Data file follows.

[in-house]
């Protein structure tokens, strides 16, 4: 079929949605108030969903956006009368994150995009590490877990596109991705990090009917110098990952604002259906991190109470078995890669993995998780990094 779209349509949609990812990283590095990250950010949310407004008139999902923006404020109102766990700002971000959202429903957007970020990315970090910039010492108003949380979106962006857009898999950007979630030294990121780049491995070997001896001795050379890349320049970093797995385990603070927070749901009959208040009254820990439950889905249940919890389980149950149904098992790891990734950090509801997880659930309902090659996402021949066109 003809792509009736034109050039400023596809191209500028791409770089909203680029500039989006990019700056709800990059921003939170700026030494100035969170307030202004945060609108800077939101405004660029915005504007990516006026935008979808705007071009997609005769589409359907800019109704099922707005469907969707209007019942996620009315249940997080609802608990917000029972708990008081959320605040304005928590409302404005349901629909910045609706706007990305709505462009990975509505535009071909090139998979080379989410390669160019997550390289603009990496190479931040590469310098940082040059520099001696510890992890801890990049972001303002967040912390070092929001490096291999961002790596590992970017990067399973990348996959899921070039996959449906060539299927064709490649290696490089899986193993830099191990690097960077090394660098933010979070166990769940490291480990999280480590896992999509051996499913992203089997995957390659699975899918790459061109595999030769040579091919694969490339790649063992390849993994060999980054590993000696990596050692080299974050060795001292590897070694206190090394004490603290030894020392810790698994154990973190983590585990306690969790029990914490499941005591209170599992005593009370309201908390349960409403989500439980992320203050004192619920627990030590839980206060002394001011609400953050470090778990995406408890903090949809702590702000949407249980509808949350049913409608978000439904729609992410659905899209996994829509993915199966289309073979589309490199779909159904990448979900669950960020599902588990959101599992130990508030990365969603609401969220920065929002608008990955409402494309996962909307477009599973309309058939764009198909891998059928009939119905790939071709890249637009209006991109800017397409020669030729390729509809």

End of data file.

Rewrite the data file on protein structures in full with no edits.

[in-house]
């Protein structure tokens, strides 16, 4: 079929949605108030969903956006009368994150995009590490877990596109991705990090009917110098990952604002259906991190109470078995890669993995998780990094 779209349509949609990812990283590095990250950010949310407004008139999902923006404020109102766990700002971000959202429903957007970020990315970090910039010492108003949380979106962006857009898999950007979630030294990121780049491995070997001896001795050379890349320049970093797995385990603070927070749901009959208040009254820990439950889905249940919890389980149950149904098992790891990734950090509801997880659930309902090659996402021949066109 003809792509009736034109050039400023596809191209500028791409770089909203680029500039989006990019700056709800990059921003939170700026030494100035969170307030202004945060609108800077939101405004660029915005504007990516006026935008979808705007071009997609005769589409359907800019109704099922707005469907969707209007019942996620009315249940997080609802608990917000029972708990008081959320605040304005928590409302404005349901629909910045609706706007990305709505462009990975509505535009071909090139998979080379989410390669160019997550390289603009990496190479931040590469310098940082040059520099001696510890992890801890990049972001303002967040912390070092929001490096291999961002790596590992970017990067399973990348996959899921070039996959449906060539299927064709490649290696490089899986193993830099191990690097960077090394660098933010979070166990769940490291480990999280480590896992999509051996499913992203089997995957390659699975899918790459061109595999030769040579091919694969490339790649063992390849993994060999980054590993000696990596050692080299974050060795001292590897070694206190090394004490603290030894020392810790698994154990973190983590585990306690969790029990914490499941005591209170599992005593009370309201908390349960409403989500439980992320203050004192619920627990030590839980206060002394001011609400953050470090778990995406408890903090949809702590702000949407249980509808949350049913409608978000439904729609992410659905899209996994829509993915199966289309073979589309490199779909159904990448979900669950960020599902588990959101599992130990508030990365969603609401969220920065929002608008990955409402494309996962909307477009599973309309058939764009198909891998059928009939119905790939071709890249637009209006991109800017397409020669030729390729509809």